. "1 International Science and Engineering Graduate Students and Postdoctoral Scholars in the United States." Policy Implications of International Graduate Students and Postdoctoral Scholars in the United States. Washington, DC: The National Academies Press, 2005.
The following HTML text is provided to enhance online
readability. Many aspects of typography translate only awkwardly to HTML.
Please use the page image
as the authoritative form to ensure accuracy.
Policy Implications of International Graduate Students and Postdoctoral Scholars in the United States
FIGURE 1-18 US Census estimates of foreign-born in US S&E occupations by field, 2000.
SOURCE: Data for figure and table are from 2000 US Census 5 percent Public Use Microdata Samples (PUMS) and include all S&E occupations other than postsecondary teachers, because field of instruction was not included in occupation coding for the 2000 census.
A Positive Impact on Innovation
Skilled migrants may contribute at many levels, as technicians, teachers, and researchers and in other occupations in which technical training is desirable. But some research suggests that they generate economic gains by adding to the processes of industrial and business innovation. Such innovations tend to contribute to future productivity gains of both citizen and immigrant workers, which result in a net increase in real wages. One study provides evidence that the immigration of skilled workers adds to local skills rather than substituting for them.51 The authors’ econometric analyses suggest that a 10 percent increase in the number of international gradu-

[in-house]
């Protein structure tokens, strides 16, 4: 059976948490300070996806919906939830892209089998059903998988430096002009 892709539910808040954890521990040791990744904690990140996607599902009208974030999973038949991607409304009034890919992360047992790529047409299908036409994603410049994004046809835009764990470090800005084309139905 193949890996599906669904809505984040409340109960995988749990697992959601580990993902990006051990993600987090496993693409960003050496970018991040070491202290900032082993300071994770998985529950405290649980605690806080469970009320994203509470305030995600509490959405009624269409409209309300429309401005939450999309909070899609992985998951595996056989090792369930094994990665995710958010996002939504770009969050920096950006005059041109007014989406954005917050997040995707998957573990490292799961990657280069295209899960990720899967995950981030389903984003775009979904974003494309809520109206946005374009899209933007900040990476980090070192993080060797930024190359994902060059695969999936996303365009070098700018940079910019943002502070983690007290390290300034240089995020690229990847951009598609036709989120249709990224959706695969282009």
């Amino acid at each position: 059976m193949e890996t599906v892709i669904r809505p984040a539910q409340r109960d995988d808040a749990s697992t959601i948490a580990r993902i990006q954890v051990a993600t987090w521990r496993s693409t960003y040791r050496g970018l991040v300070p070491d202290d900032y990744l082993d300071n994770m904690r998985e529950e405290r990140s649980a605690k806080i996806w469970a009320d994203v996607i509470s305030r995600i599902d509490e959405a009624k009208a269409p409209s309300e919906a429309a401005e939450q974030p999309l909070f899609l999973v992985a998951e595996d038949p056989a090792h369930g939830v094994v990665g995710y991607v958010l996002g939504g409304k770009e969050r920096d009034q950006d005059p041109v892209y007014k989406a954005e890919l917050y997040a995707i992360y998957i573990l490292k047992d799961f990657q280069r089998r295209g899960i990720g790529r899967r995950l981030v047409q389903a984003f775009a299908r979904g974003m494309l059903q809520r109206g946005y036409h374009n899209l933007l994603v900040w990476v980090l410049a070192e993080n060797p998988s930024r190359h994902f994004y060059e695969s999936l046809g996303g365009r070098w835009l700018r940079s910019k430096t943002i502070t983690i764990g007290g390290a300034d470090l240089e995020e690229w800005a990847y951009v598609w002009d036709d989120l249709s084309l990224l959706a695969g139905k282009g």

G. Chelleraj, K.E. Maskus, and A. Mattoo. 2004. The contribution of skilled immigration and international graduate students to U.S. innovation (Working Paper Number 04-10). Boulder, CO: University of Colorado. The authors concluded, “Our results strongly favor the view that foreign graduate students and immigrants under technical visas are significant inputs into developing new technologies in the American economy.” Also, immigration rules that permit immigration of the highly skilled, along with education subsidies, are sufficient to ensure new technology adoption, as shown by an exercise in theoretical modeling. P. Chander and S. Thangavelu. 2004. “Technology adoption, education and immigration policy,” Journal of Development Economics 75(1):79-94